Hi, I am making these clocks for sale, therefore unfortunately I could not provide more detailed informations.
Of course if you decide to make your own nixie clock and you have technical questions I am happy to help.

Thank you for understanding!



Darosberg (author)2014-02-03

Very nice indeed.

What 3D program did you use for the initial design?

zorwick (author)Darosberg2014-02-03

Thank you Darosberg,

Initially I used pencil and paper, then 3dMax. :)

afoxx (author)2014-01-09

I love it! Very nice sir. :)

Advar (author)2014-01-06

If you sell these, please sign me up! Awsome job! :)

zorwick (author)Advar2014-01-06

Thank you!

I am making and selling these clocks on
At the moment I don't have this type on stock only others, but soon will be.



agent_k82 (author)2013-04-09

Really great Work, amazing. Can you put one for sale?

zorwick (author)agent_k822013-04-09

I sent you a PM regarding your question.

gknauss (author)2013-03-17

Just happened across this post. All I can say is "". Very nice execution, clean and well-formed design that balances out the beauty of those little Nixie tubes. You have quite an artful eye to pull this design off, I wouldn't change a thing. In reading your pdf instructions, you sound like the type of individual that plans things out quite a bit, and checking to make sure that "all-is-well" before moving on to the next step, it shows in your work. You have provided me with plenty of inspiration in using those little Nixie tubes, they almost beg to be used in a project. Thanks for sharing.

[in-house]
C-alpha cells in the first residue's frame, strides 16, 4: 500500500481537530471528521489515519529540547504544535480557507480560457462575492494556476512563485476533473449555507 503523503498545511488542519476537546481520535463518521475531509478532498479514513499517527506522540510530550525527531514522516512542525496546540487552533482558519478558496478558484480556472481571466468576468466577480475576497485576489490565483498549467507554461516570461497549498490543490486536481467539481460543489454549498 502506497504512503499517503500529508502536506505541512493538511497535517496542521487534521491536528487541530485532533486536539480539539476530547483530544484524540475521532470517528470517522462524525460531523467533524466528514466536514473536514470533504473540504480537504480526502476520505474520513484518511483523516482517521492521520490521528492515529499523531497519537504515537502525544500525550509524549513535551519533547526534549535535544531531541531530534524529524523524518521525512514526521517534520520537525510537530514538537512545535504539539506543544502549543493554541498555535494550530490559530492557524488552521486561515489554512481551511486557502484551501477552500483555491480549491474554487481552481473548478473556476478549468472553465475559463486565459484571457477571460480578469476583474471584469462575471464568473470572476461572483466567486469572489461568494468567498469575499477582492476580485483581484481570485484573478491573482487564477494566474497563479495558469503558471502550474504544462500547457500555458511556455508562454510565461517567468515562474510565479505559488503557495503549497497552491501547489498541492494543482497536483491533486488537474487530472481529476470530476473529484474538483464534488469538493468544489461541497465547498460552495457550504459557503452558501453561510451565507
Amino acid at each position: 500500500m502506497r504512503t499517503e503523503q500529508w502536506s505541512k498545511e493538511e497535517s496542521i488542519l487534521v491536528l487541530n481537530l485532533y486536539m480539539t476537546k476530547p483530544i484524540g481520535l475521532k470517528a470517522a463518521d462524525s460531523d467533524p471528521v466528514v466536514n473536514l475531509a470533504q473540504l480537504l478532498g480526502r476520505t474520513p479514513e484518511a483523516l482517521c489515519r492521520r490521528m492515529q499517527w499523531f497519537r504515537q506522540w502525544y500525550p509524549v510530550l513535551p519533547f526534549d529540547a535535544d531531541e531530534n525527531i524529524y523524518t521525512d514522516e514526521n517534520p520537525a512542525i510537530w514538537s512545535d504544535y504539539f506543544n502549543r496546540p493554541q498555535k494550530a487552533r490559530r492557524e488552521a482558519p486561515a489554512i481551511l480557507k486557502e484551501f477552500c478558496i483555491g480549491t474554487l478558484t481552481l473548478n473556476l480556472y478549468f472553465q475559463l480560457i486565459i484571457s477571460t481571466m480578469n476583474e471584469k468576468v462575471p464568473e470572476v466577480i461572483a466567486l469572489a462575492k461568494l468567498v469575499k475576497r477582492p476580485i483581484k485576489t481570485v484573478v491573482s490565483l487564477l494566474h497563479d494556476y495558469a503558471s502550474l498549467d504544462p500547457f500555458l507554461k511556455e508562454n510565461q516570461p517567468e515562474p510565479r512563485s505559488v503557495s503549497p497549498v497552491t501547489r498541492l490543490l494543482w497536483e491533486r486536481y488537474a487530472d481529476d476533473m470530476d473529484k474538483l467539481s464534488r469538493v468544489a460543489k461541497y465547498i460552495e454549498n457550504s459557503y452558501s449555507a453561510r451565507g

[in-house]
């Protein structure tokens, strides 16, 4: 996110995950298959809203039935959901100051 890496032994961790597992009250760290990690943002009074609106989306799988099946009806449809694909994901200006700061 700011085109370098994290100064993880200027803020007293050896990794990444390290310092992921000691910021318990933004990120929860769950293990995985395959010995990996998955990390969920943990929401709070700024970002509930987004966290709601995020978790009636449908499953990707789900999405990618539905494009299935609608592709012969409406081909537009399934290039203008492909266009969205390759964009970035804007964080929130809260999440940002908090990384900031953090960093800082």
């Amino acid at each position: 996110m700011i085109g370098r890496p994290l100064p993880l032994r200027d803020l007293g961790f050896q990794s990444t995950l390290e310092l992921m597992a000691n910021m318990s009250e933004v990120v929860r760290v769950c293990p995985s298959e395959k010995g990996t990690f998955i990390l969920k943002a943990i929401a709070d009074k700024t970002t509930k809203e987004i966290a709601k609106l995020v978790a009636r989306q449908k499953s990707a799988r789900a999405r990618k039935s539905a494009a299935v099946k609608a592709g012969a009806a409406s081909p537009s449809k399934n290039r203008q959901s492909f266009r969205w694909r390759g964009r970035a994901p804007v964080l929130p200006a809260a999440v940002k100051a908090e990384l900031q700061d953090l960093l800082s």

zorwick (author)gknauss2013-03-17

Thank you for your very nice compliments! Yes indeed I dont like something to just glue together and it will be ok kind of way to make things :) As a person who first open every machine, toy, tool to see what is inside, I planed all the parts to be manufacturable, openable, replaceable, maybe not always choose the easy way, but there is a way always :) This clock took a while to complete I have modified a lot before I cut the final parts. Since than, I have already made 3 of them for some request and I am making 2 more. I did change a little, not the outside but just a way of how to assemble and fabricate. Thanks again!

cparsley (author)2013-02-16

This clock is amazing artwork. I would never attempt to make it myself. How much would it cost to purchase?

asawyer5 (author)2013-01-23

This is awesome - if you ever go into production I'd be willing to pay quite a lot for one of these

Warp Racer (author)2013-01-22

Nice craftsmanship Zoltan. If you go ahead with a planned production run, please let me know. :)